It’s encouraging to see an uptick in the number of rehab professionals that are using some sort of system to classify patients in order to recommend the right treatment. Whether it’s MDT, SFMA, FMS or a variety of other systems, it is happening. That’s the good news; the bad news is that far too many practitioners still have no solid system of analysis.
When working with athletic populations one of the primary challenges in clinical practice is transitioning patients from passive to active care. At times we seem to aim our focus in the wrong direction, choosing to rely solely on the reduction of pain rather than instead the restoration of function as our metric for success.
The majority of the general public tends to believe what they're told and take labels at face-value. If something says "all natural" or "healthy," people tend to believe it--someone will buy these gas station vitamins based purely upon what the label say is true. But what happens when healthcare practitioners label themselves as something they're not?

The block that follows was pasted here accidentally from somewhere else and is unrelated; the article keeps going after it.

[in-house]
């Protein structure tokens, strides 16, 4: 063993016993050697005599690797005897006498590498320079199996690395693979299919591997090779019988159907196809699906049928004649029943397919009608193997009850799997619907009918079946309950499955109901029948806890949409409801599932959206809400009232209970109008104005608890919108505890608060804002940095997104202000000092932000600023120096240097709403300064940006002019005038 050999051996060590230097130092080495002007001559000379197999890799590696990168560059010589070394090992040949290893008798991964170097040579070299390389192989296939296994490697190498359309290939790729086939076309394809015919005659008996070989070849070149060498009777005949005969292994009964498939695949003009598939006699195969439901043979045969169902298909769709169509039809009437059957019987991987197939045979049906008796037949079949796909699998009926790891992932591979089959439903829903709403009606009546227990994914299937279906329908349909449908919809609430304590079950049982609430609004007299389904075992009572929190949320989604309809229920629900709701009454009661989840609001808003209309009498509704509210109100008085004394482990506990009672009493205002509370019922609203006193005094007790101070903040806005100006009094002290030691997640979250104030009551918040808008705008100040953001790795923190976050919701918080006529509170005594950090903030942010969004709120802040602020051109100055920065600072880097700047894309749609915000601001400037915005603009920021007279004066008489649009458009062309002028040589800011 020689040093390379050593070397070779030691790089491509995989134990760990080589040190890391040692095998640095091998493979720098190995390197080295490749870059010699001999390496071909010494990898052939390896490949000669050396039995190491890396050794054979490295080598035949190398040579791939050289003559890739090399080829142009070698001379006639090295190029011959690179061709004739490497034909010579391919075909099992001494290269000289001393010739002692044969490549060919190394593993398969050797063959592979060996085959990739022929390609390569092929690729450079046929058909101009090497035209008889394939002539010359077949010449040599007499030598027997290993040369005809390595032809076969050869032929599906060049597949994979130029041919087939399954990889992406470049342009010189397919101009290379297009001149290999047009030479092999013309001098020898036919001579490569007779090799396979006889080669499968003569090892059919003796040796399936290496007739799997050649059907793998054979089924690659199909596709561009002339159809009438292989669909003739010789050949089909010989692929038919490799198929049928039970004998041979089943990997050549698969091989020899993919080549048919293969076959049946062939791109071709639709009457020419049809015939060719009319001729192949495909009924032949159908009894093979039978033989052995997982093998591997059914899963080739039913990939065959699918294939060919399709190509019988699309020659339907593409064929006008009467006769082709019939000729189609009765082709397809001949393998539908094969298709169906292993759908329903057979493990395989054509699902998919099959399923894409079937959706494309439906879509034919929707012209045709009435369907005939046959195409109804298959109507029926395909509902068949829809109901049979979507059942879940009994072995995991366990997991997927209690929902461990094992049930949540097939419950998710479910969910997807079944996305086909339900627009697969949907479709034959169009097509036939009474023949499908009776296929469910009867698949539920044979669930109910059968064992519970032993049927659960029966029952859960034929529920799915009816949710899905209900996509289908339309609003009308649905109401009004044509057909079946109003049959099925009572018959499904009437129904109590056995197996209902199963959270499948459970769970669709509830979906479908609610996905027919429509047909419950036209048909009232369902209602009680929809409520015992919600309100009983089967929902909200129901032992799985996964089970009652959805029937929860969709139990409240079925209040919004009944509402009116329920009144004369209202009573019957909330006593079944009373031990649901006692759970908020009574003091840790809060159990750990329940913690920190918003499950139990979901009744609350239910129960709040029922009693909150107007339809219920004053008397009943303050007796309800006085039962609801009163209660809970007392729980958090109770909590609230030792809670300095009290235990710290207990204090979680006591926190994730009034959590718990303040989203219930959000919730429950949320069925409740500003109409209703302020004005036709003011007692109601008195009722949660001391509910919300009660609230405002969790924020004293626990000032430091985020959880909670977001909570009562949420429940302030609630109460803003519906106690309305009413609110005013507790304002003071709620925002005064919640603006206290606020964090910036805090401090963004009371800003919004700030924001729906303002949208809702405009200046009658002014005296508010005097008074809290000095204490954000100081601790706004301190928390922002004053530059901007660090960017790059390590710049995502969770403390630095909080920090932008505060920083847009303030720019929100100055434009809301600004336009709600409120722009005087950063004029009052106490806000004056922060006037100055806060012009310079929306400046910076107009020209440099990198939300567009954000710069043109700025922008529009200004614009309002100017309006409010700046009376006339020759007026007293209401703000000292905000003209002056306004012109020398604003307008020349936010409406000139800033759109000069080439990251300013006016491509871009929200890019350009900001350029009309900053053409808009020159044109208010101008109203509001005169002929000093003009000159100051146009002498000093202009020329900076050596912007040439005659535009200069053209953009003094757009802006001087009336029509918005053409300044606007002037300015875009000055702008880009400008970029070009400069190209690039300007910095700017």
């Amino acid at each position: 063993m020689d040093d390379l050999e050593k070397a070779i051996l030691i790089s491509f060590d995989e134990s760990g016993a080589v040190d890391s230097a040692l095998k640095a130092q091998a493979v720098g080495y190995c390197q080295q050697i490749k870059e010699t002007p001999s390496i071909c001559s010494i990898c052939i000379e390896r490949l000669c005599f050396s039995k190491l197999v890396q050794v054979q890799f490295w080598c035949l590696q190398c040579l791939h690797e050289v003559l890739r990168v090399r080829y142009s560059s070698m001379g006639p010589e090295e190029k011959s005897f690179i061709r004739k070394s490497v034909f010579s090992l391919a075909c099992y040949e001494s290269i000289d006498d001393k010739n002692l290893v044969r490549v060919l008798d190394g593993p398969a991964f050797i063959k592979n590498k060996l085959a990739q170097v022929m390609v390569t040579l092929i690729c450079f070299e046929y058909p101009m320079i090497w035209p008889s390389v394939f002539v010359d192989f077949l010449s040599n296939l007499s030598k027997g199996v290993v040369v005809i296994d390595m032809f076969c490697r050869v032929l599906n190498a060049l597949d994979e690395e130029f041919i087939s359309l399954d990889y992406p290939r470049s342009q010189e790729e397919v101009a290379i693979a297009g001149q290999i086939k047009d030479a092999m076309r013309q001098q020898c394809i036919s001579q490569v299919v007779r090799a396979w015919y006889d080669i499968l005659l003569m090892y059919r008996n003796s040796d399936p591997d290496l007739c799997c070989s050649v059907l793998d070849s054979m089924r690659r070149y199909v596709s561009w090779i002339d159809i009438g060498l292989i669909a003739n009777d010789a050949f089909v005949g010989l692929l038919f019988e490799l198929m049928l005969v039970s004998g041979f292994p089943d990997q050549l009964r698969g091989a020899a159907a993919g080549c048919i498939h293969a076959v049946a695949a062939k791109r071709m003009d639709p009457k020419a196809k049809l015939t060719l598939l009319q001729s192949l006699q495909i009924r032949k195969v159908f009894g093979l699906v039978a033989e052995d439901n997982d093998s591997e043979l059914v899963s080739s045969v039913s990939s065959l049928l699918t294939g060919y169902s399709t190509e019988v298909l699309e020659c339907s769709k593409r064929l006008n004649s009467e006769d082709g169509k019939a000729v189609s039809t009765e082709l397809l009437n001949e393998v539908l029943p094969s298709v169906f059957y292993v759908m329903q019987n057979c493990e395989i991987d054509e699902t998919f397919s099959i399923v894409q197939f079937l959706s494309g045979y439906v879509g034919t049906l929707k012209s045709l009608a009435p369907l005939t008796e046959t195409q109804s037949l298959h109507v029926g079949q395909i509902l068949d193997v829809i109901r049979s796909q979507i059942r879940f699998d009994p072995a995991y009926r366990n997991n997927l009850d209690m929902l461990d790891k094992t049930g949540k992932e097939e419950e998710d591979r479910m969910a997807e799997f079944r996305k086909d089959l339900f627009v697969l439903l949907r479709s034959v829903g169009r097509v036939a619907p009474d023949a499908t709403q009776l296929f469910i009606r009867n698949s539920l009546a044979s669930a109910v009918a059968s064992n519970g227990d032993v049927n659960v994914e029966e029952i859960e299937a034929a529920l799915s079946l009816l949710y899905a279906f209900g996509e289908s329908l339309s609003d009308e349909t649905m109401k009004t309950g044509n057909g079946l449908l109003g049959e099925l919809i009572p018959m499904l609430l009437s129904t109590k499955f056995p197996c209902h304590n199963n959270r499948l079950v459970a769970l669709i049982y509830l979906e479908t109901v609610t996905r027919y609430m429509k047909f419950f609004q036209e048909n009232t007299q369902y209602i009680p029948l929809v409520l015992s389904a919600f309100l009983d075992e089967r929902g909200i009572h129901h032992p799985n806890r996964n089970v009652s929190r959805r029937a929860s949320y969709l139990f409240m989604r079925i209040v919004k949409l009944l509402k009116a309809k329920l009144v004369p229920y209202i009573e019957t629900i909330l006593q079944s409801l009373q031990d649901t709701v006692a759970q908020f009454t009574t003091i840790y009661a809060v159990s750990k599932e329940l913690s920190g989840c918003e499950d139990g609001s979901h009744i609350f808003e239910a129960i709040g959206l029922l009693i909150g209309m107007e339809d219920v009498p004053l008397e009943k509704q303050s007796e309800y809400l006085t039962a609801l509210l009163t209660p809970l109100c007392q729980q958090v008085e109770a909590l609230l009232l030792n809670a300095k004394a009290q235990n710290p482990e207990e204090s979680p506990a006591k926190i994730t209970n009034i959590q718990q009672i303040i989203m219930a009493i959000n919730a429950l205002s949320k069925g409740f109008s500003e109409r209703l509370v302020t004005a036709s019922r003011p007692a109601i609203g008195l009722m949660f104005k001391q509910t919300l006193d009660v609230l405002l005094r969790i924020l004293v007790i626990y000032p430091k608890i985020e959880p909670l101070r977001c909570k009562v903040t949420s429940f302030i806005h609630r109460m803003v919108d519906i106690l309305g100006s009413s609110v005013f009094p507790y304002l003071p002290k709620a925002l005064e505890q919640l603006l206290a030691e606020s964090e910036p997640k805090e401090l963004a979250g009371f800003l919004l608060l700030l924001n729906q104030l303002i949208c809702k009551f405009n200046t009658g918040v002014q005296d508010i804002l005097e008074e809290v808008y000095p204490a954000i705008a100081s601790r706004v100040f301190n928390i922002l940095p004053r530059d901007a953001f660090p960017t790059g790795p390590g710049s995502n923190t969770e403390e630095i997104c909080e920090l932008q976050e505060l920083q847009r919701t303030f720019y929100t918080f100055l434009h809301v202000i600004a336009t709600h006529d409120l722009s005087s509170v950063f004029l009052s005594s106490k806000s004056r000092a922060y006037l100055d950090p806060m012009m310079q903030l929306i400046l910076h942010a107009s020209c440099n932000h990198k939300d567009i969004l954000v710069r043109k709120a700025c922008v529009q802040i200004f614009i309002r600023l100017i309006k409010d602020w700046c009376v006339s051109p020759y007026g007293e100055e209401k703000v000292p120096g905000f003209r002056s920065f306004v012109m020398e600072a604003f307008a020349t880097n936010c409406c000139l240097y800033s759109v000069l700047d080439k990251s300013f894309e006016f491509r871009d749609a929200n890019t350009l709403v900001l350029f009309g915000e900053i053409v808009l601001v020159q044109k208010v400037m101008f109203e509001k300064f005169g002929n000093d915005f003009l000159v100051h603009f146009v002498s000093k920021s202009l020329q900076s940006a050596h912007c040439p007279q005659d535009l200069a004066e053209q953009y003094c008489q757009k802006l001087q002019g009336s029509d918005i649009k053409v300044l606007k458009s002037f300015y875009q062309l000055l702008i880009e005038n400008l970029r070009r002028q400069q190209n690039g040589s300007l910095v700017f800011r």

This may come as a surprise to musculoskeletal clinicians out there, but many orthopedic surgeries aren’t all that it is sliced up to be. To some merely uttering these words is an act of heresy, deserving swift and severe punishment on the altar that medicine has built. To others, this comes as a confirmation of something they already observed. Too many surgeries have little or no evidence to support them.
Two of the biggest challenges a small business owner has—and I’m talking about pretty much all of the ones I’ve ever talked to—are prioritization and procrastination. Right off, you’re saying, “Nah, not me. I have my priorities straight.” But hold on just a second. In real life, a lack of prioritization and procrastination looks a little like this: as a small business owner (and in your case, also a practitioner, most likely), you’re pulled in a million different directions.
With so much misinformation and “fake news” floating around today, it’s refreshing to see some of our healthcare powerhouses embracing common-sense about quality patient-centered treatment. And furthermore, writing about it so the public has better information to make decisions. Besides, if it comes from Harvard, it must be true. Right?
In the old movie, Cool Hand Luke, the Captain said to Luke, “What we’ve got here is failure to communicate.” This has been a major problem with the chiropractic profession since our inception. So many people who’ve never been to a chiropractor have simply no idea what it is that we do and why we do it. In fact, the rest of what I like to refer to as the “Health Care Universe”, which includes other health care providers and payers, has very little understanding of what we do or why we do it. Why not?